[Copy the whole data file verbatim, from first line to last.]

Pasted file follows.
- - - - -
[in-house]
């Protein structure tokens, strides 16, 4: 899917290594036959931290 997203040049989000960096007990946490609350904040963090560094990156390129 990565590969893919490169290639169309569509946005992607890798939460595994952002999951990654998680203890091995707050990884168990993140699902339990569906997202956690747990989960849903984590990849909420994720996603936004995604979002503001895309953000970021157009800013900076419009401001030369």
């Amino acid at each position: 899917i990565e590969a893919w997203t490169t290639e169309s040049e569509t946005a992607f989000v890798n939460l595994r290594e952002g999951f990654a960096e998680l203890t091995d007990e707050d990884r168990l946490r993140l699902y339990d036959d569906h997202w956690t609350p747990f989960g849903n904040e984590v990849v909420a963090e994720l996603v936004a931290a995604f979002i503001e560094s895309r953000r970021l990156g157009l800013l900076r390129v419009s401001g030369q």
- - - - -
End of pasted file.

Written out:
[in-house]
């Protein structure tokens, strides 16, 4: 899917290594036959931290 997203040049989000960096007990946490609350904040963090560094990156390129 990565590969893919490169290639169309569509946005992607890798939460595994952002999951990654998680203890091995707050990884168990993140699902339990569906997202956690747990989960849903984590990849909420994720996603936004995604979002503001895309953000970021157009800013900076419009401001030369």
């Amino acid at each position: 899917i990565e590969a893919w997203t490169t290639e169309s040049e569509t946005a992607f989000v890798n939460l595994r290594e952002g999951f990654a960096e998680l203890t091995d007990e707050d990884r168990l946490r993140l699902y339990d036959d569906h997202w956690t609350p747990f989960g849903n904040e984590v990849v909420a963090e994720l996603v936004a931290a995604f979002i503001e560094s895309r953000r970021l990156g157009l800013l900076r390129v419009s401001g030369q």